“Asking the ‘dumb’ questions”.

An evaluative survey of reflective supervision with statutory child protection social workers.


  • Matt Rankine University of Auckland
  • Andrew Thomson Social Workers Registration Board




Supervision, social work, child protection, critical reflection


INTRODUCTION: Reflective social work supervision is essential to professional development, building resilience and client work. However, in child protection, supervision is preoccupied with managing risk and meeting outcomes at the expense of analysis and critical reflection. Oranga Tamariki (OT), the statutory child protection organisation in Aotearoa New Zealand, has recently been scrutinised for poor supervisory practice. The authors worked alongside OT social work supervisors and supervisees to explore ways to generate resilience, learning, self-awareness and develop practices that support reflective capability and well-being in supervision.

METHODS: This article presents data from the pre/post online evaluation of an action research intervention study with OT supervisors and supervisees. The aim of the online survey was to measure participants’ supervision practices, and the extent to which perceptions of confidence, reflection, professional learning and resilience improved.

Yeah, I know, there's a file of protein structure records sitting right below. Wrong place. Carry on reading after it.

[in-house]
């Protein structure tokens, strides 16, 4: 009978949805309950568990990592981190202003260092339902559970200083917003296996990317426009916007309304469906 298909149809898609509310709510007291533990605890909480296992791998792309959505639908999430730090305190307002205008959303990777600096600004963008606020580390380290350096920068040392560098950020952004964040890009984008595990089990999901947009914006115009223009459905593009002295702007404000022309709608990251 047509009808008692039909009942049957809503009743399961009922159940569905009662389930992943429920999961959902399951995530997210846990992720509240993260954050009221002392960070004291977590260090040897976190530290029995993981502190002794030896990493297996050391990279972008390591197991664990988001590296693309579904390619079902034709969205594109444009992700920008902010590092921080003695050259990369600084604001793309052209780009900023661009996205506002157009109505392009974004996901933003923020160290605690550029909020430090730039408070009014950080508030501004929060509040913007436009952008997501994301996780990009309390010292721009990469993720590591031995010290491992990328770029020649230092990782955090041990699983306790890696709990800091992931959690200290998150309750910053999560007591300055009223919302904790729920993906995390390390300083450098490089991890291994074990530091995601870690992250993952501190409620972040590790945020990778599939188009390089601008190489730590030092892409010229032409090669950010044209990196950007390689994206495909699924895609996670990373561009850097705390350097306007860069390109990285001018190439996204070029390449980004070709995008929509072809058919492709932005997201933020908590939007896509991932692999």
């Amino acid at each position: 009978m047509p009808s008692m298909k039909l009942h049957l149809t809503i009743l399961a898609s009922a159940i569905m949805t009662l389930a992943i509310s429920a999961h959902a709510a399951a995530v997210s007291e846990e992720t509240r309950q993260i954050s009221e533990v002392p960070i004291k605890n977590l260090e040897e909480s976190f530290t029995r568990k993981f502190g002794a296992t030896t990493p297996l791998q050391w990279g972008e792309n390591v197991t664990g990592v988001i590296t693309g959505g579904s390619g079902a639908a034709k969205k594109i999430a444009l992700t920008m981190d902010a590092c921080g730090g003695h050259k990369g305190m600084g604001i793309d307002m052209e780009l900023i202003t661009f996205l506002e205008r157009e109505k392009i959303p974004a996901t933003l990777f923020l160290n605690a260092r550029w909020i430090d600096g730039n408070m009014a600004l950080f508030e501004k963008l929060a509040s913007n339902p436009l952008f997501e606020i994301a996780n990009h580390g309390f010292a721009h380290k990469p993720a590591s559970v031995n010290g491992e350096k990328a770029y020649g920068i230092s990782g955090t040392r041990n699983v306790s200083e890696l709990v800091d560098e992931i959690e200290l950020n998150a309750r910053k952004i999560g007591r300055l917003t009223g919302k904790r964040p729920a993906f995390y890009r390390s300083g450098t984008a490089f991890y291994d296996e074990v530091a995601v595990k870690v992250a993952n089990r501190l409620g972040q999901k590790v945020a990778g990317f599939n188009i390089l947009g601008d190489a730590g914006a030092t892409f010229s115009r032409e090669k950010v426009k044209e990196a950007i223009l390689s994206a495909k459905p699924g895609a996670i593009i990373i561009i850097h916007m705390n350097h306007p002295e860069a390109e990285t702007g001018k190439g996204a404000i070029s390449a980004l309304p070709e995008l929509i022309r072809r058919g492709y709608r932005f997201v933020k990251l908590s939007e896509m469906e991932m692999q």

FINDINGS: The findings are reported from key areas within OT supervision: the frequency of supervision sessions, the functions of supervision, engagement in reflection, supervision- changing practice, resilience and longevity in social work careers and the supervision of supervisors.

CONCLUSIONS: The results from the survey showed social workers had increased confidence as they built reflective capacity, resiliency and improved their supervision practice. The study identified the importance of developing learning spaces that enhance reflective supervision for supervisors and supervisees in child protection.


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How to Cite

Rankine, M., & Thomson, A. (2022). “Asking the ‘dumb’ questions”.: An evaluative survey of reflective supervision with statutory child protection social workers. Aotearoa New Zealand Social Work, 34(1), 55–71. https://doi.org/10.11157/anzswj-vol34iss1id904



Original Articles